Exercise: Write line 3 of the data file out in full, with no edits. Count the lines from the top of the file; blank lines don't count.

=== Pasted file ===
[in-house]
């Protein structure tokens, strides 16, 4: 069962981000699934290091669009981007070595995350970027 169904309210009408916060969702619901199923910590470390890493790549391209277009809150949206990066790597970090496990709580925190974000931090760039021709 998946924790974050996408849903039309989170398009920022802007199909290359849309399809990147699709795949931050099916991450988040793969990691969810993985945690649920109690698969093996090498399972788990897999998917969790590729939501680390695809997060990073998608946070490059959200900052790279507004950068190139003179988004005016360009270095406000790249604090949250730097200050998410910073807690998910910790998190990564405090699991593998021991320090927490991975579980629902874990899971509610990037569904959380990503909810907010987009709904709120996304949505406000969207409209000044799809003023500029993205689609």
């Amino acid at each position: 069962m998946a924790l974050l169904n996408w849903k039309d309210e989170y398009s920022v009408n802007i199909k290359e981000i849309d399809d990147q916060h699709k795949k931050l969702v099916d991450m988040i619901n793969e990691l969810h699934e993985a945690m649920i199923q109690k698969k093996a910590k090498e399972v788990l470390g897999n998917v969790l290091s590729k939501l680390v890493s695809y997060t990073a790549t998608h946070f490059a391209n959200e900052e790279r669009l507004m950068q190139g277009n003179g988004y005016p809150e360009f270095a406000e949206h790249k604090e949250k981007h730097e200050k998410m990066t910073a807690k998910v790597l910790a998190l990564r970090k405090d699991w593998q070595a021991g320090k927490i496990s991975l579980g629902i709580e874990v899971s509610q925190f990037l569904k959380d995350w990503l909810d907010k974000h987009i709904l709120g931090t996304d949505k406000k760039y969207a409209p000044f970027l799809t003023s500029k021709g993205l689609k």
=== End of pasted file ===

């Amino acid at each position: 069962m998946a924790l974050l169904n996408w849903k039309d309210e989170y398009s920022v009408n802007i199909k290359e981000i849309d399809d990147q916060h699709k795949k931050l969702v099916d991450m988040i619901n793969e990691l969810h699934e993985a945690m649920i199923q109690k698969k093996a910590k090498e399972v788990l470390g897999n998917v969790l290091s590729k939501l680390v890493s695809y997060t990073a790549t998608h946070f490059a391209n959200e900052e790279r669009l507004m950068q190139g277009n003179g988004y005016p809150e360009f270095a406000e949206h790249k604090e949250k981007h730097e200050k998410m990066t910073a807690k998910v790597l910790a998190l990564r970090k405090d699991w593998q070595a021991g320090k927490i496990s991975l579980g629902i709580e874990v899971s509610q925190f990037l569904k959380d995350w990503l909810d907010k974000h987009i709904l709120g931090t996304d949505k406000k760039y969207a409209p000044f970027l799809t003023s500029k021709g993205l689609k």